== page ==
Eight years after their initial $187.5 billion lifeline in 2008, the debate rages on as to what should be done about Fannie Mae and Freddie Mac. Bloomberg staffer Joe Light takes a look at the fact that the government has collected enough money to bail them out should the economy stumble again, but there is still no real long-term solution.
The belief is that the most serious risk is that the government sponsored enterprises (GSEs) have no capital as they have paid money to the Treasury, causing some to question the terms of the bailout. Multiple ideas have been suggested for the future handling of the GSEs:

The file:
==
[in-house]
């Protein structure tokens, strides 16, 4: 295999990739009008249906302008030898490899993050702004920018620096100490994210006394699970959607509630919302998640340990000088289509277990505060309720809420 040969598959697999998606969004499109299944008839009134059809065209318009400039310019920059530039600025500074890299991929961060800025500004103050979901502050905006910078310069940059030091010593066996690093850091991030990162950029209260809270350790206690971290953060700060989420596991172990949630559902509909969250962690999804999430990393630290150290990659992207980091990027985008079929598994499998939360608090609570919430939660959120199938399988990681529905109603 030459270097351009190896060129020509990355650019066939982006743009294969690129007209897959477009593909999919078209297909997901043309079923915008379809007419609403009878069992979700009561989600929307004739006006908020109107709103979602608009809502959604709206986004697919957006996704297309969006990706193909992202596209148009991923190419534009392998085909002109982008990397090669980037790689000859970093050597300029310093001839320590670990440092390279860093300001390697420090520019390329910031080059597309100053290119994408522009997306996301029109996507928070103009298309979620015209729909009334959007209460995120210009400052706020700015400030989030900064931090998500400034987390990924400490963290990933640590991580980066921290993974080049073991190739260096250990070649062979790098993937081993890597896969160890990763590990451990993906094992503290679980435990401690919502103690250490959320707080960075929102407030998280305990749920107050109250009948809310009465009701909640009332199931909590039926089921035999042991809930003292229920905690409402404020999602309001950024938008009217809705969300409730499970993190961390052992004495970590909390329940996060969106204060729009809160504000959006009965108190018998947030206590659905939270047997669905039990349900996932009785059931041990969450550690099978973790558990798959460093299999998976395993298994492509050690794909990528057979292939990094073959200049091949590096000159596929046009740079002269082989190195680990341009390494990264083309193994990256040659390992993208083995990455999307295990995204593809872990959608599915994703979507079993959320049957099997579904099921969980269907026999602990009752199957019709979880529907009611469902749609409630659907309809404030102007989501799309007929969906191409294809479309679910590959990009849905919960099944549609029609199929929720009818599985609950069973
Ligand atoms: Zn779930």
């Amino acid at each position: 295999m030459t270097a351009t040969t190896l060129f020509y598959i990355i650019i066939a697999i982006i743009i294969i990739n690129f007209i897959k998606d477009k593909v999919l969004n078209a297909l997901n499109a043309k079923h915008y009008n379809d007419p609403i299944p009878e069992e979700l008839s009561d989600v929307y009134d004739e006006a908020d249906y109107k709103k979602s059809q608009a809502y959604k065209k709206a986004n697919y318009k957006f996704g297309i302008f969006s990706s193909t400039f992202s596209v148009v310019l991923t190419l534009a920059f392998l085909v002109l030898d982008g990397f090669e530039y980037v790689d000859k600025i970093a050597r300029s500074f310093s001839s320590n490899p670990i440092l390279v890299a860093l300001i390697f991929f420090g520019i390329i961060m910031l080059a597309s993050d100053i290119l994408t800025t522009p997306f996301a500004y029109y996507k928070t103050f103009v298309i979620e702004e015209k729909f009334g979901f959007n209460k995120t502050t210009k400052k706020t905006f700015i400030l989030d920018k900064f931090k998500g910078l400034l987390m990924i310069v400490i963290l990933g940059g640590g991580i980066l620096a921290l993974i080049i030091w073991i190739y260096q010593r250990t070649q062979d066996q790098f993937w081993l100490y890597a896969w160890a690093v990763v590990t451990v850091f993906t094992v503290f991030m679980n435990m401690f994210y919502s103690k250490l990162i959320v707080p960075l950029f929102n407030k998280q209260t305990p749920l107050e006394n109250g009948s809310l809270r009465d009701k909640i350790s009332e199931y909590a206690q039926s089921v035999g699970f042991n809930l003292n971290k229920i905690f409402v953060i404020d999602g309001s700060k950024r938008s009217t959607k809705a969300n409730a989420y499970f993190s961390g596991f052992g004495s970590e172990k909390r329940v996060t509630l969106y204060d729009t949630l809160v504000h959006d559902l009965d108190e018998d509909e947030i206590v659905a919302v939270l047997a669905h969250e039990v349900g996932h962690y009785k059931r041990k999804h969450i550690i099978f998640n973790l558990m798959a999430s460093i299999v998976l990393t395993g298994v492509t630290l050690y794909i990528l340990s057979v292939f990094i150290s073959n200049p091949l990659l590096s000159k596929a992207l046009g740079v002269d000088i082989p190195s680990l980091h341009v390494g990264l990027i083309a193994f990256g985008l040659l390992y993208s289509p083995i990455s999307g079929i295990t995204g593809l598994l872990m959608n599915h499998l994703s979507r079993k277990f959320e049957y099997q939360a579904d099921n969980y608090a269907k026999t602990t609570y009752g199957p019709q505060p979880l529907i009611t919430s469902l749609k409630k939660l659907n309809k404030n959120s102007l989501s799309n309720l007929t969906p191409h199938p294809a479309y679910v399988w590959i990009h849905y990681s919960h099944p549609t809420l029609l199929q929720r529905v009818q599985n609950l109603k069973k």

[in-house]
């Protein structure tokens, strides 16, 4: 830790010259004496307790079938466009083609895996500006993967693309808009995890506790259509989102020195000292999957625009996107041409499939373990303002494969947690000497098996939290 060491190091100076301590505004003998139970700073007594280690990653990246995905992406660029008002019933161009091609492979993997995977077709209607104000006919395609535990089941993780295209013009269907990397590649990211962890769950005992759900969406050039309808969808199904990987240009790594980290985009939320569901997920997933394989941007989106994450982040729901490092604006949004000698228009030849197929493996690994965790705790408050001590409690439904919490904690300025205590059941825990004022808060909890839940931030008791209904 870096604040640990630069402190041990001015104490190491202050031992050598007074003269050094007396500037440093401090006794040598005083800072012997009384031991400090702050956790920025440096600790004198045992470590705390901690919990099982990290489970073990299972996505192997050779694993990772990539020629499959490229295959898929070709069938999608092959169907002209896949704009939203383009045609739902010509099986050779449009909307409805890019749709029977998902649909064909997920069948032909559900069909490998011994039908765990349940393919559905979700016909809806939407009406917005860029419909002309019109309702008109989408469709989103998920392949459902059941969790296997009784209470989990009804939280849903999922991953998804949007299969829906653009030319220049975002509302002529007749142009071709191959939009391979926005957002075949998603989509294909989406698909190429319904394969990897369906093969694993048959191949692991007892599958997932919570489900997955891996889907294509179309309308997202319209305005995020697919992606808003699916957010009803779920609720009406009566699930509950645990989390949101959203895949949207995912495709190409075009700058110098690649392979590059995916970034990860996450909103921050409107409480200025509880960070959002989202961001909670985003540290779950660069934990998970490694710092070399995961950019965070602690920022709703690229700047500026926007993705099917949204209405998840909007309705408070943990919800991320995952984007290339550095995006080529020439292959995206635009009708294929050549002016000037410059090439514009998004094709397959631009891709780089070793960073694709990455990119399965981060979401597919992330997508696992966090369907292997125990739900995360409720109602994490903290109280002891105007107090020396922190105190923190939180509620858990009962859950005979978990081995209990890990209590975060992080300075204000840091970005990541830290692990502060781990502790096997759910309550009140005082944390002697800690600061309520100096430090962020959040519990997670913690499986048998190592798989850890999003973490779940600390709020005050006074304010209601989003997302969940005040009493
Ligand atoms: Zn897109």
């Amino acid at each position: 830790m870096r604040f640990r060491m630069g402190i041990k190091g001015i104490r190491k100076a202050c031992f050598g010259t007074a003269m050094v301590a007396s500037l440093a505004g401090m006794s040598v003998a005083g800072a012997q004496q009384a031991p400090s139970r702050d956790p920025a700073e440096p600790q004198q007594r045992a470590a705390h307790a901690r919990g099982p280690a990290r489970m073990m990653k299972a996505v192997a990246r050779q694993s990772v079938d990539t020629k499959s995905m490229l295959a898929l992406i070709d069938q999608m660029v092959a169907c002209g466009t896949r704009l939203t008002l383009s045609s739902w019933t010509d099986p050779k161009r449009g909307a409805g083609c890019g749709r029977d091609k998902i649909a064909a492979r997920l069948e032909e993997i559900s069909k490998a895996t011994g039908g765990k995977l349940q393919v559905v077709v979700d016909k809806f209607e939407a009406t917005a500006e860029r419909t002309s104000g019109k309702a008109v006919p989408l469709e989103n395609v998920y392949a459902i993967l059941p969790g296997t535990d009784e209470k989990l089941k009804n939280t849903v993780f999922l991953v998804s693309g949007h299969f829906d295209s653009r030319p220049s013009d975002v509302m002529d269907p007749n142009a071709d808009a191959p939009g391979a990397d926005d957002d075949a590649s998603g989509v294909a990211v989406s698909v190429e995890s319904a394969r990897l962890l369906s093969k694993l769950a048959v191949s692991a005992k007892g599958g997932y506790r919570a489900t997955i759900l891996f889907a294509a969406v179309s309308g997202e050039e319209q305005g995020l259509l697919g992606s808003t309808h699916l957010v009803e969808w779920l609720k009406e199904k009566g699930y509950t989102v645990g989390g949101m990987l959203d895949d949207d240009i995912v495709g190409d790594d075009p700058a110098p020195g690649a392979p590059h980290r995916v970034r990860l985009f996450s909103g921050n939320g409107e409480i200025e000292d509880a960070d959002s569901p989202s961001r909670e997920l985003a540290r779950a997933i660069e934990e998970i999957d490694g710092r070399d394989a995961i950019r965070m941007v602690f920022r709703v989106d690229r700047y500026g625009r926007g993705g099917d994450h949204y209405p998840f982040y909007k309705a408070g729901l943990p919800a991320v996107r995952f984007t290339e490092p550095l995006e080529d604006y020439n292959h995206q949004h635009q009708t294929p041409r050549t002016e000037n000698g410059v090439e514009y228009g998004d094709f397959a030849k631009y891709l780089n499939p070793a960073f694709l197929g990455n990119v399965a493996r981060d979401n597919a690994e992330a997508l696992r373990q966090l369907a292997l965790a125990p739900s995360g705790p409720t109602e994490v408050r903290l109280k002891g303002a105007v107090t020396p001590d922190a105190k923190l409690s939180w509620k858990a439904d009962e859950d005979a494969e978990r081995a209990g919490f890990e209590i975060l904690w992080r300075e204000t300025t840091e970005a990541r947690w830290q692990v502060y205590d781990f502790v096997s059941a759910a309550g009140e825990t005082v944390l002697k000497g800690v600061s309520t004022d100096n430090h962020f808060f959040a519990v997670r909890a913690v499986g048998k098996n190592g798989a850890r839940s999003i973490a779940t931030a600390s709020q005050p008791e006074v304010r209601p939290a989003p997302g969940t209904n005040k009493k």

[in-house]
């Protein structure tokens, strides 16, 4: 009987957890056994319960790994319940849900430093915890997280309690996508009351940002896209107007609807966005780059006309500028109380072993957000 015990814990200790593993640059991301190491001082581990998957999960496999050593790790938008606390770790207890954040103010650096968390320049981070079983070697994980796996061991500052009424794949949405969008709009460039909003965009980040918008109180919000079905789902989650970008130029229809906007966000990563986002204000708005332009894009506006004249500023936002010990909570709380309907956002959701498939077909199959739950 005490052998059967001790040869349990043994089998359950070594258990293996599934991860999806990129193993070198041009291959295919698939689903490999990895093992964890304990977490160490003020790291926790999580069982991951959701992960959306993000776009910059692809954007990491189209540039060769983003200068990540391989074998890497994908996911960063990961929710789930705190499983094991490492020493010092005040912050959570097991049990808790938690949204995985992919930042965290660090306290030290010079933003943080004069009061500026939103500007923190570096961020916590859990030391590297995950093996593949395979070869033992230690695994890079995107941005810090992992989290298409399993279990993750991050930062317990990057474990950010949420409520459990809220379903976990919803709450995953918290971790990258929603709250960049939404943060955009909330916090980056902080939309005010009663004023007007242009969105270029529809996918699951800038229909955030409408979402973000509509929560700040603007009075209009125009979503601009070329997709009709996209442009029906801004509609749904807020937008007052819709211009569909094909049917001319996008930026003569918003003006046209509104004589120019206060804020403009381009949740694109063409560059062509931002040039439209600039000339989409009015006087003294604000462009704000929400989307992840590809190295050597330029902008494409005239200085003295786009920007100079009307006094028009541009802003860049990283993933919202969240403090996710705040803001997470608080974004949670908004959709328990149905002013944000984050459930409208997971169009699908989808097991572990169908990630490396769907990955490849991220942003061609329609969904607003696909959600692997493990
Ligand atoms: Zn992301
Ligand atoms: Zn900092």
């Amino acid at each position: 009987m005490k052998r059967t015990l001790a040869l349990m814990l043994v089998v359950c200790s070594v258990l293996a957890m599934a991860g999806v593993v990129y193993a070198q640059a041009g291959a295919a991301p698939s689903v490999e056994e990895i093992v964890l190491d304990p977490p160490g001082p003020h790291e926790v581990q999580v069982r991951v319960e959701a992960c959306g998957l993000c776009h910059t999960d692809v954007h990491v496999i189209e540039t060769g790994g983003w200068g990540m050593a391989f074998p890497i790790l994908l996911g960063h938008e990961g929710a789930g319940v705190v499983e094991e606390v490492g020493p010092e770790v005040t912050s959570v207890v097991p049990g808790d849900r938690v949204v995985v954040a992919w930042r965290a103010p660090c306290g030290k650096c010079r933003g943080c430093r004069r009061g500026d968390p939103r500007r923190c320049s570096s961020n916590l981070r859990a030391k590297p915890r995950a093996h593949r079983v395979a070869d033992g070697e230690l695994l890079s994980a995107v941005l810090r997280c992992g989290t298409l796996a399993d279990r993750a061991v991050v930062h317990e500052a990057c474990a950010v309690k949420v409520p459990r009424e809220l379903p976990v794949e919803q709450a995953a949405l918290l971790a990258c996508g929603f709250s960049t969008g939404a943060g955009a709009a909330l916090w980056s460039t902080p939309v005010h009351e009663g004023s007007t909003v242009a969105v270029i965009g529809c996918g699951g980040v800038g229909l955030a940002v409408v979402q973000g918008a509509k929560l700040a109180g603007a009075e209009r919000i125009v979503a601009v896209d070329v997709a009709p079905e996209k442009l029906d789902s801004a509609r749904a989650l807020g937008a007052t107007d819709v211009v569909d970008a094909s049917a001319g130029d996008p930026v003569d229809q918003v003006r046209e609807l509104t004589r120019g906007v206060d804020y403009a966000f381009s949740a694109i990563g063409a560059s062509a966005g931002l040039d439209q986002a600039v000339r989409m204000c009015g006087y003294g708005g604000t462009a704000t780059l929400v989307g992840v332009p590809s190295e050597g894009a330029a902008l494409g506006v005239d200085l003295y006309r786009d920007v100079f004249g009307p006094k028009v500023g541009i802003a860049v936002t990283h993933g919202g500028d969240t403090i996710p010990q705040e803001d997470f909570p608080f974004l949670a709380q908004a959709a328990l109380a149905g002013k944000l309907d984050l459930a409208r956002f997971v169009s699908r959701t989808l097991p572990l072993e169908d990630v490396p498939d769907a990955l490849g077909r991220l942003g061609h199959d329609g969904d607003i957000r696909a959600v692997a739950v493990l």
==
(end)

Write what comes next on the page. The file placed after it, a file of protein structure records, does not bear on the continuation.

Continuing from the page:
Plenty of ideas have been floated. Former FHFA Director Edward DeMarco and ex-Senate Republican staffer Michael Bright have proposed turning the GSEs into lender-owned insurers. Others have suggested transforming them into what amount to mortgage utilities, with capped rates of return, essentially keeping them in place in a more regulated form.